then I really, really urge you to think long and hard before signing on for it. Inductions are notoriously intense and frequently take longer than natural labors, especially with first babies. Rare is the woman who can get through an induction without the aid of drugs or epidurals (something to be aware of if you'd hoped to have a drug-free delivery). It makes sense, really. Think about it for a second- if your baby was READY to come out, she would. You'd go into labor and your baby would be born. This is a natural process and your body knows what to do. Inducing your body into labor forces it to start doing things it's not entirely ready for. I don't care how advanced they've gotten in terms of drugs to "ripen the cervix" and what-not... it's not the same as your body getting ready for birth on its own. Being induced in no way makes you a bad mommy... but I'm not convinced it's usually the best choice. Just be informed. Be aware that you have every right to ask questions if your doctor recommends it. And try not to be lured in by the prospect of getting to have your baby sooner...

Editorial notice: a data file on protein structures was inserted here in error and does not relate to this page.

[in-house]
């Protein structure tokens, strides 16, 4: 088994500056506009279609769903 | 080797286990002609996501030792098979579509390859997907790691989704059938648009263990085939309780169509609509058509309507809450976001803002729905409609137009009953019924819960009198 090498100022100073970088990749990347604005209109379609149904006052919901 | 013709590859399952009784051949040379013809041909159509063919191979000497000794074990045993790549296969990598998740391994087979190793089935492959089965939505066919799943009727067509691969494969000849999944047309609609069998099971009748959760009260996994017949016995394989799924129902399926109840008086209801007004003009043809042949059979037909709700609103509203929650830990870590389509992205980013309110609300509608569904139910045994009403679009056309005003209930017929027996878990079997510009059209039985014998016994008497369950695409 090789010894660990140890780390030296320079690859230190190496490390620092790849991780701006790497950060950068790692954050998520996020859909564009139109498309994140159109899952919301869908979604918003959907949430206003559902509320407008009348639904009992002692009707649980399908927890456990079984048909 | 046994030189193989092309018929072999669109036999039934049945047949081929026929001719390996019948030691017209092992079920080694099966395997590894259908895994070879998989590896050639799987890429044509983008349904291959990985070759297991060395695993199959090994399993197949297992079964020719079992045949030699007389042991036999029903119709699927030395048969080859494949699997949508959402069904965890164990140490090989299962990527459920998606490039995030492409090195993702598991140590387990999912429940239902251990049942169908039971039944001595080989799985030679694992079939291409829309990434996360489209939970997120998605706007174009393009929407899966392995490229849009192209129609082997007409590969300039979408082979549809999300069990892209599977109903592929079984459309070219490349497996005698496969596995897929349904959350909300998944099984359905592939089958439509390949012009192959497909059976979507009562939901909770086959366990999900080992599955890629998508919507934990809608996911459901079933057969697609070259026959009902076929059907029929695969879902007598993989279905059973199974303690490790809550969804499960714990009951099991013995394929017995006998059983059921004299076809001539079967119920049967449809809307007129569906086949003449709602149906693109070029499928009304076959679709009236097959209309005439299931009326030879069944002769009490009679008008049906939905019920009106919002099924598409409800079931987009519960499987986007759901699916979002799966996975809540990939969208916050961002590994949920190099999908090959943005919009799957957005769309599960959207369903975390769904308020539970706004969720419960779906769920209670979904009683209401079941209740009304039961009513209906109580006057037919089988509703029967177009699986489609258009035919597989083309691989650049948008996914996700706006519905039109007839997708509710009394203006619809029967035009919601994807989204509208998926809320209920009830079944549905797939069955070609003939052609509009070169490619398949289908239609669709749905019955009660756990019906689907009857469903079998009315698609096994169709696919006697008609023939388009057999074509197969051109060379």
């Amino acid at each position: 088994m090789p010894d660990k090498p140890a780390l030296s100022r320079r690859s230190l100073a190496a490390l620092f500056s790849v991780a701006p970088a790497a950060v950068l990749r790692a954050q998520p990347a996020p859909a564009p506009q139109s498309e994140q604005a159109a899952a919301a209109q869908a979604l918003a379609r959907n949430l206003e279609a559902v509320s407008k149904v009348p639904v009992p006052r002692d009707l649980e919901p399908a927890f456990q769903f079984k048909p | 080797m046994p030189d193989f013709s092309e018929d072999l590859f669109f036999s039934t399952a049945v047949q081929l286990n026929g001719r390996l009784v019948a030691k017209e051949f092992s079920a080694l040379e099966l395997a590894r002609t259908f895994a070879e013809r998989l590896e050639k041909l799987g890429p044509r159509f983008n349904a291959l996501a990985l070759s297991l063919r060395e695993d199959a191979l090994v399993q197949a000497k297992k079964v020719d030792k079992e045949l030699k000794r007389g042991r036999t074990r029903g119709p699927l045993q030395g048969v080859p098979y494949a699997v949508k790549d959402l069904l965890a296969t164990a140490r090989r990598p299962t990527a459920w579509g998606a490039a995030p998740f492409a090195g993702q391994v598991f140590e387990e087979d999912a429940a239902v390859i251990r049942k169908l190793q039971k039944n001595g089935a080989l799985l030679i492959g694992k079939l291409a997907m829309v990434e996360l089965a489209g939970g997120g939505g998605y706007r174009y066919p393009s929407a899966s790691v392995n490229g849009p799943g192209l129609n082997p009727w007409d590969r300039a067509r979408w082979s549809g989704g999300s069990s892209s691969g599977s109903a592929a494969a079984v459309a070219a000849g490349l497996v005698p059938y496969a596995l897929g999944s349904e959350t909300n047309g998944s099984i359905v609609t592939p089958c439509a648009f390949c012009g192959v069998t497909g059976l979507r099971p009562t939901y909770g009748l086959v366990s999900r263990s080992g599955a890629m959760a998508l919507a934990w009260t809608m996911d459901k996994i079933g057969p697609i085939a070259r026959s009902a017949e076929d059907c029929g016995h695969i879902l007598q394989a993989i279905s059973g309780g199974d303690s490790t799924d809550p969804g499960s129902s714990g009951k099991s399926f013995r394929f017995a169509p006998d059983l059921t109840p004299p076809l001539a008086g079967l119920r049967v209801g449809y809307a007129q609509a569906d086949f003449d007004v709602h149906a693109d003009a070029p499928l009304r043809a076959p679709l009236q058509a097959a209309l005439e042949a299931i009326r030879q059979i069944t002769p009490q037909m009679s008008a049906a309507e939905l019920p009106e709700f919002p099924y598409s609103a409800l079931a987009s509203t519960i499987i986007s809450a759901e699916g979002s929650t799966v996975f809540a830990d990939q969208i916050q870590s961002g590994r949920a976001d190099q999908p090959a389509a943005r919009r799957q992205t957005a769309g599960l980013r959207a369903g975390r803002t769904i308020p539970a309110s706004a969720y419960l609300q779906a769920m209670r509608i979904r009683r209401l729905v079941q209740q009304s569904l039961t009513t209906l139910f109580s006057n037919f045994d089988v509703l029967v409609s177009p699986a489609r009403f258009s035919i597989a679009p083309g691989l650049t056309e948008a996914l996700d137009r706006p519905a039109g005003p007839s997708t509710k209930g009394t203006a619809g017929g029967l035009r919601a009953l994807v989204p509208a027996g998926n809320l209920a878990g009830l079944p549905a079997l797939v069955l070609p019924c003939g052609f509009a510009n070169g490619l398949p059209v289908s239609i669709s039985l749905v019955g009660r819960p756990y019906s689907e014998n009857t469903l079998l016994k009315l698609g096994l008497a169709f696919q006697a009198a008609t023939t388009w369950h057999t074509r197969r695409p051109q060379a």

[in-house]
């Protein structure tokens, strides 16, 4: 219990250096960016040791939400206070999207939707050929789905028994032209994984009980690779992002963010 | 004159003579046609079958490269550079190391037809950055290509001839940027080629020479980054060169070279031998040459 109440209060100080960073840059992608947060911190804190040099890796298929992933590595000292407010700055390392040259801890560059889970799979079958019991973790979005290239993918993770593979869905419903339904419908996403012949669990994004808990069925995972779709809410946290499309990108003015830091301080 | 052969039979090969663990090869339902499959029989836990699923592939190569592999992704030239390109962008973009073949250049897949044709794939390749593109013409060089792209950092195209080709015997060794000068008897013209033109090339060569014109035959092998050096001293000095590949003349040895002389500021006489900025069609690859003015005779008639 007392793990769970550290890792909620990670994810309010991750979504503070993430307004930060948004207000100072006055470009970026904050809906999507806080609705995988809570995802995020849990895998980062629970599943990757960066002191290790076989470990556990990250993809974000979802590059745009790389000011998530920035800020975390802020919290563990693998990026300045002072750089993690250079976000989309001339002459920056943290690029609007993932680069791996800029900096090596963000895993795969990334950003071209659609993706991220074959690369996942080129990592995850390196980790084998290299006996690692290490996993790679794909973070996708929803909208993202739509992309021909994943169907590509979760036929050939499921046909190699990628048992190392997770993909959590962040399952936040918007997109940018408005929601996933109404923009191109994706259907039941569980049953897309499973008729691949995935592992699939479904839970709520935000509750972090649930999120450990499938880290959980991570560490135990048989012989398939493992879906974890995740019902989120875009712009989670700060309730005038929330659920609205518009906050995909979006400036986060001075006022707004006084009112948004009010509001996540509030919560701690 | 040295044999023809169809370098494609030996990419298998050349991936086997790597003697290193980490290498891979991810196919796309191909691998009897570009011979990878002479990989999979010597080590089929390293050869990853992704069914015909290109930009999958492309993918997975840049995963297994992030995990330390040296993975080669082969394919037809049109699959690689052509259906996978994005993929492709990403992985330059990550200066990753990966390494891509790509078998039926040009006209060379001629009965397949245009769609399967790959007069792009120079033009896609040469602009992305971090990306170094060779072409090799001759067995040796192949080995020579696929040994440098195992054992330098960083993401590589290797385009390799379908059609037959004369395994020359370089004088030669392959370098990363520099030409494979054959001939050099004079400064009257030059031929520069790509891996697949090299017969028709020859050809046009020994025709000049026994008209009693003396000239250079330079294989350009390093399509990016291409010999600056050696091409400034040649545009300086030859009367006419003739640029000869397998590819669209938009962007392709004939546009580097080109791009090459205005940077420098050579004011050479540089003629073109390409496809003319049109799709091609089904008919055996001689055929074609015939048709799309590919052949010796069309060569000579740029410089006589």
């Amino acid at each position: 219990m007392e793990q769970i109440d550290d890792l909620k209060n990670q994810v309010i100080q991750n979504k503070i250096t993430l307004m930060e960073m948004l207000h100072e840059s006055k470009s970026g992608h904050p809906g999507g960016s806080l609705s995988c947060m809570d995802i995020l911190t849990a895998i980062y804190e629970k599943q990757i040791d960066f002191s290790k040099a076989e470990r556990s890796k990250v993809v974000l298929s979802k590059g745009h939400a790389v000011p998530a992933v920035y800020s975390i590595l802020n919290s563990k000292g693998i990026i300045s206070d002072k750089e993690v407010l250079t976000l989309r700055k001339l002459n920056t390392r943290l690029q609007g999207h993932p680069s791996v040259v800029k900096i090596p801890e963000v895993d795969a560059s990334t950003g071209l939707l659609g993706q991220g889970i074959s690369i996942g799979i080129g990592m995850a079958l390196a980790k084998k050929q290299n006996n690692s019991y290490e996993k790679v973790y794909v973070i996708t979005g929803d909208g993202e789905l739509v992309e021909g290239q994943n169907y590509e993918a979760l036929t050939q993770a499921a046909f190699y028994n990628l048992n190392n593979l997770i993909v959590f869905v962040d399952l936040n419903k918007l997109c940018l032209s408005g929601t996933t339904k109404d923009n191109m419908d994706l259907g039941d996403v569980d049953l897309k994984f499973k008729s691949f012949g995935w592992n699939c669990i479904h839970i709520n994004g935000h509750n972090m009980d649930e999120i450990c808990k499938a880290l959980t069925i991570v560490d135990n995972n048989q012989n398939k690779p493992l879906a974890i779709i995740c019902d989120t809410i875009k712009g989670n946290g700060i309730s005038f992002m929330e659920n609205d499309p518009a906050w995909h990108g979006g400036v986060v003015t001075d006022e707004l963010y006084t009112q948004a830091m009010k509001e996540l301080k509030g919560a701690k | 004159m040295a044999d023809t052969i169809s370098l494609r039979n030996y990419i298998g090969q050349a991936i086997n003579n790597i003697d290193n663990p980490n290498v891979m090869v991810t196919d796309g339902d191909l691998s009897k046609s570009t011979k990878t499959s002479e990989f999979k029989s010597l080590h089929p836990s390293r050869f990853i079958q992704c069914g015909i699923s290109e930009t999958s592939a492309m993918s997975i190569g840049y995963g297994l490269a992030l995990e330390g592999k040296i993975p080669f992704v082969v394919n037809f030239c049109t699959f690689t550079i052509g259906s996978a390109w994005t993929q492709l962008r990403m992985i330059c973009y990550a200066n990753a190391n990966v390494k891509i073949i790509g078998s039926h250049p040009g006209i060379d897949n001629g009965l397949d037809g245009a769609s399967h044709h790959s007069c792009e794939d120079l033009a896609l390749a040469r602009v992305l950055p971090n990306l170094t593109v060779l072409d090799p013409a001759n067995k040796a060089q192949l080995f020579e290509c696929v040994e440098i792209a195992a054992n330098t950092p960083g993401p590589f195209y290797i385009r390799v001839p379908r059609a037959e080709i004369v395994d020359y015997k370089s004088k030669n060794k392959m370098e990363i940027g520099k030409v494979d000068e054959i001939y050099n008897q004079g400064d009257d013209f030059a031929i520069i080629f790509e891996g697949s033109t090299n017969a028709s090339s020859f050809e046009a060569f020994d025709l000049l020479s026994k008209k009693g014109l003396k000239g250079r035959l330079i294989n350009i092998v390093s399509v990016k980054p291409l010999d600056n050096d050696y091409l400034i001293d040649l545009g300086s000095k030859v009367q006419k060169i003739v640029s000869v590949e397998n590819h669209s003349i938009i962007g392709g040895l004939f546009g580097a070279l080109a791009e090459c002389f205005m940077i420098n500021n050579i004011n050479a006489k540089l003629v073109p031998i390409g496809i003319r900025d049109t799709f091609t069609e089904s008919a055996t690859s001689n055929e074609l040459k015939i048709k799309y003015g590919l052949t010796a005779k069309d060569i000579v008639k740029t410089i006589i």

Finally, as the big day approaches, don't over-anticipate what your labor will be like. You can't know for sure and things don't always go the way you want, despite your best-laid plans. Don't lose sleep over fear of a c-section (though, for heaven's sake, don't HOPE for one either) and don't be so bound and determined to do everything naturally that you'll feel like a failure if something comes up and it's just not possible for you. Have a vision in your mind of what you think you'd like to do, but try not to obsess about it.
I'll be writing again soon to talk to you about actually giving birth... until then, enjoy these last few weeks of being the center of attention! Once that baby arrives, believe me, you'll be out of the limelight.
Many blessings to you,
Your been-there-done-that Mommy friend,